Adam and Katie's great adventure 2017 travel blog

Schonbrunn palace

Hippo at the zoo!

Giraffes

Adam and the monkeys

The Spanish riding school

The horses

The Hofburg palace

Outside the opera house

The standing area in the opera house

Our great view of the stage

Sachatorte


We started our final four nights of travelling by checking into the Hilton to finish our trip in luxury.

The Schonbrunn Palace was the first place we visited, a former imperial summer palace. We took an audio guide and visited 40 of the 1,441 rooms of the Palace. Each room was decorated in a different style to the previous, with each room looking grandeur than previous Palaces we have visited.

As we are in wind down mode we decided to keep each day simple and spread our itinerary out over our final 4 days.

Day two we decided to have a break from sight seeing and visited the local zoo. There was a variety of animals to see ranging from Kola bears to Pandas. We took our time wondering around and even got to see some of the animals being feed.

Day three we attended a performance at the Spanish Riding School where the beautiful lipizzaner horses are trained to complete the piaffe, the passage, pirouettes and to change legs in the canter. The rider and horse work so closely together they are totally in sync. The Spanish Riding School is the only institution that has practised for more than 450 years. The School takes the “Spanish” part of its name from the horses which originated from the Iberian Peninsula during the 16th century and which were considered especially noble, spirited and willing and suited for the art of classical horsemanship. The building its self was completed in 1735 as part of the Hofburg palace as the winter riding school. This arena along with the beautiful horses made this an unforgettable experience. After the riding school we headed to a local coffee shop for which Vienna is famous for for a Sachatorte cake (basically a chocolate cake with marmalade). It was amazing and definitely something we are going to have to try and make when we get back to the UK.

For our last evening we decided to try something a bit different and what better way to finish our time in Vienna than with a trip to the Opera. Given we are now broke we heard that you could get tickets to the opera for under €5 if you queue up on the day of an event and don't mind standing to watch it. Although the opera didn't start until 7.30pm we heard you had to turn up early to secure tickets so we decided to start queuing about 4.30 to ensure we got in. We weren't the first people in the queue but we were pretty close to the front. Unfortunately for us the ticket office didn't open until 6pm so we spend the hour and a half in a rather cramped (but warm) corridor under the opera house. Once 6pm came around we were able to purchase our tickets at a mere €4. There was actually a €3 ticket but we had been pre-warned that €4 tickets offered a better view. Once our ticket was purchased we again had to queue to get into the arena itself. Once in we found ourselves more or less at the front of the standing area which was directly in front of the stage and was an amazing view. We had noticed a lot of people with scarves on although hadn't paid too much attention to it given it was the evening and the days are getting colder. However, once in the arena it soon became apparent that these scarves were not for keeping warm, rather reserving ones place whilst going to get some food or going to the loo etc. It was a rather surreal experience but given we were clearly newbies to the opera scene and had done little research into standing tickets etiquette we didn't have any clothing to tie to our standing area... Rookie mistake. Fortunately Adam had a belt on which he subsequently took off and tied to the standing area to mark our territory. Belt tightened we headed out to subway for a quick chicken sub before the opera started. The opera was called La Traviata, supposedly quite famous although we hadn't heard of it. The opera itself was actually pretty good although it took us well over an hour to realise that a translation of the play could be found of a small screen in front of us which helped somewhat as our Italian wasn't quite up to par for the occasion.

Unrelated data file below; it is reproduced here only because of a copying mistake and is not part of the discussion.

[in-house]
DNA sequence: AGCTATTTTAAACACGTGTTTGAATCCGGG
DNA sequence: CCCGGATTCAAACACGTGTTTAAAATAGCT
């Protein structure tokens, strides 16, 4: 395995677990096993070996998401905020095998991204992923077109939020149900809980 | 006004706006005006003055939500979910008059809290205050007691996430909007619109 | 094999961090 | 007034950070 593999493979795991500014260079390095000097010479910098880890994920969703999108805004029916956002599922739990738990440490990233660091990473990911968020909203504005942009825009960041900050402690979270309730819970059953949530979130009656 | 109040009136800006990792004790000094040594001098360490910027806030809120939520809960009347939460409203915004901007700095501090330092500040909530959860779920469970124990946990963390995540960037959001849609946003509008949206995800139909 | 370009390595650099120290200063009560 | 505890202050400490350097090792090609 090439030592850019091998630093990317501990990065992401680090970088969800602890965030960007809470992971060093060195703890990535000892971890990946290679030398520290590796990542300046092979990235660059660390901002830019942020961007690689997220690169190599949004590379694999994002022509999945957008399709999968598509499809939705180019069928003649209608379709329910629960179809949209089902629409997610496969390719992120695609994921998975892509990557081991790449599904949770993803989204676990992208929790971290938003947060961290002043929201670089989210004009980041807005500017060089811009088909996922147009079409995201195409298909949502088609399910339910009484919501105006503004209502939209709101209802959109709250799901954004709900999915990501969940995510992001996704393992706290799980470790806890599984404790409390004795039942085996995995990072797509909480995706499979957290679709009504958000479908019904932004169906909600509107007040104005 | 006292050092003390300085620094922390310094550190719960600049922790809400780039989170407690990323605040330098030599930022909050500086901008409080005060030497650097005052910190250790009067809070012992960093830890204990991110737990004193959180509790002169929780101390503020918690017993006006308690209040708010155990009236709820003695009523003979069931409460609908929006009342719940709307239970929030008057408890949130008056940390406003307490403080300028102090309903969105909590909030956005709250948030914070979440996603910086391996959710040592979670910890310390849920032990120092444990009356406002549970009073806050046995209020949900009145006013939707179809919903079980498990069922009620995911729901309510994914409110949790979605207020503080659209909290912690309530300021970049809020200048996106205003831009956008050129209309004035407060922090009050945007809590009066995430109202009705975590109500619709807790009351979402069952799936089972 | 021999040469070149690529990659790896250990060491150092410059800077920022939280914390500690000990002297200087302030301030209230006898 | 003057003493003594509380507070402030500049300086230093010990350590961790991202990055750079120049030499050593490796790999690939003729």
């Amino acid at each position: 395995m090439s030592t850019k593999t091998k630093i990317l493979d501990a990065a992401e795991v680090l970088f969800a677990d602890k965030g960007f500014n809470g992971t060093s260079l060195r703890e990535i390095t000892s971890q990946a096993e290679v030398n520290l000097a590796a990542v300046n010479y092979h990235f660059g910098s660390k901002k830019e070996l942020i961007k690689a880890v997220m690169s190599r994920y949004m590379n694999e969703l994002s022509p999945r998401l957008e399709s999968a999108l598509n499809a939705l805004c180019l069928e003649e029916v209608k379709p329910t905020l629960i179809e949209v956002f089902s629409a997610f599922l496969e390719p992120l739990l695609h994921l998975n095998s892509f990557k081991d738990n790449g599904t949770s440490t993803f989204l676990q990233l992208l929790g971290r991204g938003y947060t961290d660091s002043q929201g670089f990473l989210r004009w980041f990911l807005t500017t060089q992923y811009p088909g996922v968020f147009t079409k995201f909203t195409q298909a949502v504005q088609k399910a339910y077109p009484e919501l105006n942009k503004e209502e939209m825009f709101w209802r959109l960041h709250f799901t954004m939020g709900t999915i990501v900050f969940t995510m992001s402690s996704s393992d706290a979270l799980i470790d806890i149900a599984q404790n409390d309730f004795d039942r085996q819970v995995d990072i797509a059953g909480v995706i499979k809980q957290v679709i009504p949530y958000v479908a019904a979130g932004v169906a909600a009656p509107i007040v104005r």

Opera over we rushed home as we had a 5.30am flight the next morning to Spain. We will spend the next week in Roquetas de Mar with Katie's family doing basically nothing (which suits us just fine) before heading back to the UK where our wonderful 6 months travel will officially end.



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